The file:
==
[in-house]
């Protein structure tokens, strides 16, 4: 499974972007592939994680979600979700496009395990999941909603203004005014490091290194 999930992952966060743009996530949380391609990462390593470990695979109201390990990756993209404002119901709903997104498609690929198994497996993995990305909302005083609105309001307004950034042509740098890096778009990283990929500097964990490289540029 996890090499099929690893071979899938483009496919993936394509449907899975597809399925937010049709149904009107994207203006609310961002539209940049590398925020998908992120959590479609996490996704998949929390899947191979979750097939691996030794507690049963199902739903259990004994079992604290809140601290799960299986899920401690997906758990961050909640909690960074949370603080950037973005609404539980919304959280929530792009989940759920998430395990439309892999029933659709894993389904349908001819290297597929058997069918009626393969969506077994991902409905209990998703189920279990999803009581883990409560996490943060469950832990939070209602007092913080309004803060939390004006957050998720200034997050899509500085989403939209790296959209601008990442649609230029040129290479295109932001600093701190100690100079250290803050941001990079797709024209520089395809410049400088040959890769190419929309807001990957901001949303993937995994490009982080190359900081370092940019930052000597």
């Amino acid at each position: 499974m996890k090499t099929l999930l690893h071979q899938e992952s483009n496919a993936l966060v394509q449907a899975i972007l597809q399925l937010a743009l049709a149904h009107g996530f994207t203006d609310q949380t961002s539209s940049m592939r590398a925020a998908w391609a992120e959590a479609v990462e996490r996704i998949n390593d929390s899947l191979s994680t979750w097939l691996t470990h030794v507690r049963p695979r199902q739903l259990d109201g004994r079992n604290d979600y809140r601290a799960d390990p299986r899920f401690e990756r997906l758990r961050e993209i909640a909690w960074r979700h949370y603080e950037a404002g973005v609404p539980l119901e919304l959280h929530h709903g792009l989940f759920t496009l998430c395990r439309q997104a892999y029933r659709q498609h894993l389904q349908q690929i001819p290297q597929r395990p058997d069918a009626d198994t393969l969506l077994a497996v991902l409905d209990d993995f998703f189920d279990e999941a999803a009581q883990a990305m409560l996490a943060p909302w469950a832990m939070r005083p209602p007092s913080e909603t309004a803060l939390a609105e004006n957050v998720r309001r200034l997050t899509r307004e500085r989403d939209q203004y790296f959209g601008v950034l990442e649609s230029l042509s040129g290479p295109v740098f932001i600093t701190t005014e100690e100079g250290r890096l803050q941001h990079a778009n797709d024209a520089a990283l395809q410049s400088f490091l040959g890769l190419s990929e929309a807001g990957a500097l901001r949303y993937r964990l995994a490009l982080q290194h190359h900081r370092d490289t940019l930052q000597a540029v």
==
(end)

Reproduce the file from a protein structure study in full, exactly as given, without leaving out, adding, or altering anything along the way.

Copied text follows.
[in-house]
């Protein structure tokens, strides 16, 4: 499974972007592939994680979600979700496009395990999941909603203004005014490091290194 999930992952966060743009996530949380391609990462390593470990695979109201390990990756993209404002119901709903997104498609690929198994497996993995990305909302005083609105309001307004950034042509740098890096778009990283990929500097964990490289540029 996890090499099929690893071979899938483009496919993936394509449907899975597809399925937010049709149904009107994207203006609310961002539209940049590398925020998908992120959590479609996490996704998949929390899947191979979750097939691996030794507690049963199902739903259990004994079992604290809140601290799960299986899920401690997906758990961050909640909690960074949370603080950037973005609404539980919304959280929530792009989940759920998430395990439309892999029933659709894993389904349908001819290297597929058997069918009626393969969506077994991902409905209990998703189920279990999803009581883990409560996490943060469950832990939070209602007092913080309004803060939390004006957050998720200034997050899509500085989403939209790296959209601008990442649609230029040129290479295109932001600093701190100690100079250290803050941001990079797709024209520089395809410049400088040959890769190419929309807001990957901001949303993937995994490009982080190359900081370092940019930052000597």
């Amino acid at each position: 499974m996890k090499t099929l999930l690893h071979q899938e992952s483009n496919a993936l966060v394509q449907a899975i972007l597809q399925l937010a743009l049709a149904h009107g996530f994207t203006d609310q949380t961002s539209s940049m592939r590398a925020a998908w391609a992120e959590a479609v990462e996490r996704i998949n390593d929390s899947l191979s994680t979750w097939l691996t470990h030794v507690r049963p695979r199902q739903l259990d109201g004994r079992n604290d979600y809140r601290a799960d390990p299986r899920f401690e990756r997906l758990r961050e993209i909640a909690w960074r979700h949370y603080e950037a404002g973005v609404p539980l119901e919304l959280h929530h709903g792009l989940f759920t496009l998430c395990r439309q997104a892999y029933r659709q498609h894993l389904q349908q690929i001819p290297q597929r395990p058997d069918a009626d198994t393969l969506l077994a497996v991902l409905d209990d993995f998703f189920d279990e999941a999803a009581q883990a990305m409560l996490a943060p909302w469950a832990m939070r005083p209602p007092s913080e909603t309004a803060l939390a609105e004006n957050v998720r309001r200034l997050t899509r307004e500085r989403d939209q203004y790296f959209g601008v950034l990442e649609s230029l042509s040129g290479p295109v740098f932001i600093t701190t005014e100690e100079g250290r890096l803050q941001h990079a778009n797709d024209a520089a990283l395809q410049s400088f490091l040959g890769l190419s990929e929309a807001g990957a500097l901001r949303y993937r964990l995994a490009l982080q290194h190359h900081r370092d490289t940019l930052q000597a540029v």